News


Five Law Enforcement Officers inducted into Hall of Fame

 

For Immediate Release

May 19, 2018

 
TALLAHASSEE, Fla. – Current and former law enforcement officers from throughout Florida were honored Saturday at the Law Enforcement Officers’ Hall of Fame Induction Ceremony.  FDLE Assistant Commissioner Jennifer Pritt presided over the ceremony held inside Florida’s Capitol.
 
The inductees were nominated by the Florida Sheriffs Association, Florida Police Chiefs Association, Police Benevolent Association, Fraternal Order of Police and the State Law Enforcement Chiefs’ Association and then were selected by a committee.  The inductees were approved by Governor Rick Scott and Florida’s Cabinet. 
 
Robert E. Blackburn, Hillsborough County Sheriff’s Office
Robert Blackburn began his career in 1941 as a deputy with the Florida Highway Patrol before being elected Hillsborough County Sheriff in 1952, where he served 12 years. He was a member of the Florida Sheriffs Association serving as president from 1964-1965. Blackburn successfully lobbied for legislation creating the Florida Law Enforcement Academy, established professional standards for law enforcement and standardized the sheriff’s badge and vehicles. He was instrumental in the creation of the Florida Sheriffs Youth Ranches. From 1968 to 1978, he was a member of the Florida House of Representatives, where he was considered “the voice of law enforcement.” In 1979, he was appointed interim commissioner of FDLE where he showed strong leadership, even though his tenure only lasted only a few months. He died in 1997, and will be remembered as a pioneer in modern Florida law enforcement.
 
Donald F. Eslinger, Seminole County Sheriff’s Office
Donald Eslinger began his career as a radio dispatcher in 1978 before advancing through the ranks as a patrol deputy, investigator, watch commander and special weapons and tactics team leader with the Seminole County Sheriff’s Office. He was appointed Seminole County Sheriff on January 1, 1991, and elected in 1992.  He was subsequently reelected until his retirement in 2017. He served 38 years with the Seminole County Sheriff’s Office, and is the longest serving sheriff in Seminole County history. His tenure as sheriff was marked with drastic reductions in crime, along with advocacy for mental health and youth programs. Contributions to youth include founding Kids House, starting the annual “Shop with the Sheriff” and “Christmas Village” events, assuming responsibility for child protective services from the state and creating a successful civil citation diversion program. Under his leadership, the agency grew from 539 positions with a $25.8 million budget to 1,343 positions with a $123.5 million budget.
 
Ernest W. George, West Palm Beach Police Department
Ernest George served his entire career with the West Palm Beach Police Department from 1975 to 2005. He was a D.A.R.E. officer educating elementary school children on the dangers of drugs in the late 1980s and was promoted to sergeant in January 1996. He also served as president of the Palm Beach County Police Benevolent Association (PBA) from 1987 to 2006 and president of the Florida PBA from 1996 to 2006. As PBA president, he achieved numerous legislative enhancements creating uniform guidelines for the use of dart-firing stun guns, creating the FRS Deferred Retirement Option Program and enhancing law enforcement officer death benefits. His passion to raise the standards for law enforcement led him to be appointed to the Criminal Justice and Standards Training Commission in 2001, serving as Commission chairman from 2010 to 2013.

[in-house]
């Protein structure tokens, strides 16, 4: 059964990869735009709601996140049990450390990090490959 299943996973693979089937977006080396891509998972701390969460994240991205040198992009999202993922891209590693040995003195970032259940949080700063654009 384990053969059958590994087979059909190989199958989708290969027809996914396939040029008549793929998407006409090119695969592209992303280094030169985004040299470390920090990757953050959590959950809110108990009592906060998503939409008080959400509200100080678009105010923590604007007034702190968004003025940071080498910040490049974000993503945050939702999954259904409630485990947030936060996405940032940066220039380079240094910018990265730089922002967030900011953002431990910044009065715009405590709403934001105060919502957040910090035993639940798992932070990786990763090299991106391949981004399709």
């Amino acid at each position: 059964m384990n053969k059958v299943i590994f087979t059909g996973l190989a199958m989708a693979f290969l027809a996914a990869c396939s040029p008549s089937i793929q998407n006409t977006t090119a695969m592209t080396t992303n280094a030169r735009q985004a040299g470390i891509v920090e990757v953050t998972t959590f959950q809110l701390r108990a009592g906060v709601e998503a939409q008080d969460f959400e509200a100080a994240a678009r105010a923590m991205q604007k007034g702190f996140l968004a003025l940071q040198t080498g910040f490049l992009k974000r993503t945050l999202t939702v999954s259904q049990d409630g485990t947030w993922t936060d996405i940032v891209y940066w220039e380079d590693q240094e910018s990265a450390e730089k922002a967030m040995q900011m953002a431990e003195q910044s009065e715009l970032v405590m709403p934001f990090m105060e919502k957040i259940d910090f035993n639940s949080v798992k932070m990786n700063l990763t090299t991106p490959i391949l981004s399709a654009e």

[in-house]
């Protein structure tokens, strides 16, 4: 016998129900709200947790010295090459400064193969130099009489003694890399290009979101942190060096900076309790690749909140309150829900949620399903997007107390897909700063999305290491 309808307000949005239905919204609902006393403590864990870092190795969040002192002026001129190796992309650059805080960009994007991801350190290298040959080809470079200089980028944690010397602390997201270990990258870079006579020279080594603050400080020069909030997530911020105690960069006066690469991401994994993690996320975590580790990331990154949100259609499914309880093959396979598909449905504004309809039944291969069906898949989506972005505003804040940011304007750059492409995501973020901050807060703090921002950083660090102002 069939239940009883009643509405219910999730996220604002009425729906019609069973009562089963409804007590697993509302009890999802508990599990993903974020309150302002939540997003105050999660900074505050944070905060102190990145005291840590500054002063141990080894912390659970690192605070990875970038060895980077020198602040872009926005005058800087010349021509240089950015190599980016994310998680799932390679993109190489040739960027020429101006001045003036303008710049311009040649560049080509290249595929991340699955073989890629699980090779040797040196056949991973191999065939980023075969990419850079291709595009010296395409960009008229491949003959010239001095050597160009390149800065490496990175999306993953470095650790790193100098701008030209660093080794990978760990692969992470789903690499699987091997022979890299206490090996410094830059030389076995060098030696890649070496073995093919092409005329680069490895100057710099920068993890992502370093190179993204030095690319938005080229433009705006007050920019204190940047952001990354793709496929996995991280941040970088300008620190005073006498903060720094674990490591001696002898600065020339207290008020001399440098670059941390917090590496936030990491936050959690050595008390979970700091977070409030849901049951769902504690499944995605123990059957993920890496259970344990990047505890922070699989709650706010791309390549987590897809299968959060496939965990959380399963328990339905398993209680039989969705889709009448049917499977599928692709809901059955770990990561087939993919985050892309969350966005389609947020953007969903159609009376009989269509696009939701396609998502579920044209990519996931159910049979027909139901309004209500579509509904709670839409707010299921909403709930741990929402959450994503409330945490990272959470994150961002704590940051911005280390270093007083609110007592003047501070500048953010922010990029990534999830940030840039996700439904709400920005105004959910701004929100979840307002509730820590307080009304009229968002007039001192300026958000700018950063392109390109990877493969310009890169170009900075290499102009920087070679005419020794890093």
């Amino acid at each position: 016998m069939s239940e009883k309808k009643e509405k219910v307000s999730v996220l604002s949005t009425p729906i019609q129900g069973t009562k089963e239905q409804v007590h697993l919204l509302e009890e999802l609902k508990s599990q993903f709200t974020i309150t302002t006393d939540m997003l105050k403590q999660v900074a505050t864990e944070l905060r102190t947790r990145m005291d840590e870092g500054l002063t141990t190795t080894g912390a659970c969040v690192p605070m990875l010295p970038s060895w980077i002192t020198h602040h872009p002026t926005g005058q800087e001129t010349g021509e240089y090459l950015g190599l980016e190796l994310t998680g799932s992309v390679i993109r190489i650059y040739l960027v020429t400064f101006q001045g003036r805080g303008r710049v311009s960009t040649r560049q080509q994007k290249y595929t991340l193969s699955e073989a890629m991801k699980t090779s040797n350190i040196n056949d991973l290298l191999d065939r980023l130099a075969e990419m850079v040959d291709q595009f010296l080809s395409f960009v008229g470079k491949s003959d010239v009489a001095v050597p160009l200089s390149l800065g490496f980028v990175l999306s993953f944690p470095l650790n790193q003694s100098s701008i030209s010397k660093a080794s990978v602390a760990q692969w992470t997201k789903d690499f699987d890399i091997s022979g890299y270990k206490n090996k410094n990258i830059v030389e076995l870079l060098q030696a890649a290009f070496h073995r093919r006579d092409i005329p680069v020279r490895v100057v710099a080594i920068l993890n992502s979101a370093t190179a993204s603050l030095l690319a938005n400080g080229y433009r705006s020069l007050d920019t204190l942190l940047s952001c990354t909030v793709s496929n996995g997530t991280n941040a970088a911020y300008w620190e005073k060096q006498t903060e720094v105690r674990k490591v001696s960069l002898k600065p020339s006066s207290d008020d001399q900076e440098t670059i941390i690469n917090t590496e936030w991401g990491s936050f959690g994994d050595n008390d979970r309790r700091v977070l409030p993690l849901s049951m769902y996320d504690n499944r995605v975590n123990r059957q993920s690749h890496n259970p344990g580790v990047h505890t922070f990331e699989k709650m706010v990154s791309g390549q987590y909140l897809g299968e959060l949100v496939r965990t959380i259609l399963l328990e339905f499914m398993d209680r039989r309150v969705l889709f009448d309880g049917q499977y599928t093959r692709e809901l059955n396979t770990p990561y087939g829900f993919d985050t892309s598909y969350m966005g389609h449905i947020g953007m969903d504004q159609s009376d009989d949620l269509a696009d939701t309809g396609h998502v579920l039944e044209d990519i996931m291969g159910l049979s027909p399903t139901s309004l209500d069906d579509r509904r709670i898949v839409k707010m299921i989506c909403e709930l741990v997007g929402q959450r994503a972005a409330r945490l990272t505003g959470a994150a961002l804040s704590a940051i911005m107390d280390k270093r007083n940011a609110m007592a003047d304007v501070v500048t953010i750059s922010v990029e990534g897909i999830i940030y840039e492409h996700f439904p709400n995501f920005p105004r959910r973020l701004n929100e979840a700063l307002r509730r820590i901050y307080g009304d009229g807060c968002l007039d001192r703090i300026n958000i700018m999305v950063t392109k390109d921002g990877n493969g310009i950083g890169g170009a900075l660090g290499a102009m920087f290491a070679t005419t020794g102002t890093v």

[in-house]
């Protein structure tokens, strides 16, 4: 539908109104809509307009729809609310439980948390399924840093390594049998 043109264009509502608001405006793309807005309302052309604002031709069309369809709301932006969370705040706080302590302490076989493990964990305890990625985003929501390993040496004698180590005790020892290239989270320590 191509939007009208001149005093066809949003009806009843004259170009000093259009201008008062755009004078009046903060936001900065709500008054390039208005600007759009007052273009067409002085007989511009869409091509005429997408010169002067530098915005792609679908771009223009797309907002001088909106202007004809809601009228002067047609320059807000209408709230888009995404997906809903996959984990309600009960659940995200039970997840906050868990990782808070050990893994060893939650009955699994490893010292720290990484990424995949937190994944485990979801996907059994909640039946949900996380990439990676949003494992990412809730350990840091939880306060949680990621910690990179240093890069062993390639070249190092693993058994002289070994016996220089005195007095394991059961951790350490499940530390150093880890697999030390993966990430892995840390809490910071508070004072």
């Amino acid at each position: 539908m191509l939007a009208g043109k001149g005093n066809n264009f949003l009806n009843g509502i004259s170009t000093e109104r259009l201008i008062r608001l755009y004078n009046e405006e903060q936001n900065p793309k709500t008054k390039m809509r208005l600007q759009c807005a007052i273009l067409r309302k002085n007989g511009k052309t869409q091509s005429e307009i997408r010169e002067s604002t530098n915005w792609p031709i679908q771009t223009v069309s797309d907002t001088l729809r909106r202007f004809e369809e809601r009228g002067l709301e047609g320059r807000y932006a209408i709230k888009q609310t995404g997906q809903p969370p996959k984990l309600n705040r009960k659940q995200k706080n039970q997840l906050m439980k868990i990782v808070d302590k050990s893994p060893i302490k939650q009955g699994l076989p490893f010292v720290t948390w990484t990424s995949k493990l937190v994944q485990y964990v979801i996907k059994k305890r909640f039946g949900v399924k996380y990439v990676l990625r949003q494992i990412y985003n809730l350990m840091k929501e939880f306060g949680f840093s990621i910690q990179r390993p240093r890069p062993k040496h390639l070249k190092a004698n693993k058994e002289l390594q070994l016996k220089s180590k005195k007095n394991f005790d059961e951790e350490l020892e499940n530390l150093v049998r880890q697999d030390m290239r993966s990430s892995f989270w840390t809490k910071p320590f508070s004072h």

Frederick A. Maas, Sunny Isles Beach Police Department
Frederick Maas is a 43-year veteran of law enforcement, who continues to serve his community today. He began his career with the Miami-Dade Police Department in 1975 and served in multiple roles until he retired in 1998. Later that year, he was hired by Sunny Isles Beach Police Department and promoted to chief in October 1999. He was appointed by Governor Jeb Bush to the Violent Crime and Drug Control Council in 2000. After years of receiving the “Outstanding Law Enforcement Leadership Award” from the Dade County Police Benevolent Association, they named the award in his honor. “The Fred Maas Law Enforcement Leadership Award” honors individuals who embody leadership, inspire those around them and make a difference in the lives of those they serve. In 2008, he received the highest law enforcement award from the Vatican being named a Knight of St. Sylvester by Pope Benedict XVI.
 
James W. Smith, Miami Beach Police Department
James Smith began his career in 1964 as the first African-American police officer at the Miami Beach Police Department. At the age of 34, he was one of the oldest rookies in his class. He earned the reputation of being professional, sincere and empathetic towards others. He was promoted to sergeant in 1971 and rose through the ranks. In 1989, he was promoted to Major, the position he held until he retired in September 1990. He worked in or supervised every major unit at the department throughout his career and helped create a youth group for at-risk boys in the Liberty City area. In his honor, the Miami Beach Police Department named their community room the Major James W. Smith Community Room. Smith, who died in 2017, overcame the racial divide in America to inspire others with his fair but firm leadership.
 
The Florida Law Enforcement Officers’ Hall of Fame was created by the 2014 Florida Legislature to recognize and honor law enforcement officers who put their lives on the line for the safety and protection of Florida’s citizens and visitors through their works, service and exemplary accomplishments. 
 
For Further Information Contact:
Gretl Plessinger, Jessica Cary, Jeremy Burns or Angela Starke
FDLE Office of Public Information
(850) 410-7001
(407)-988-5009 Tampa/Orlando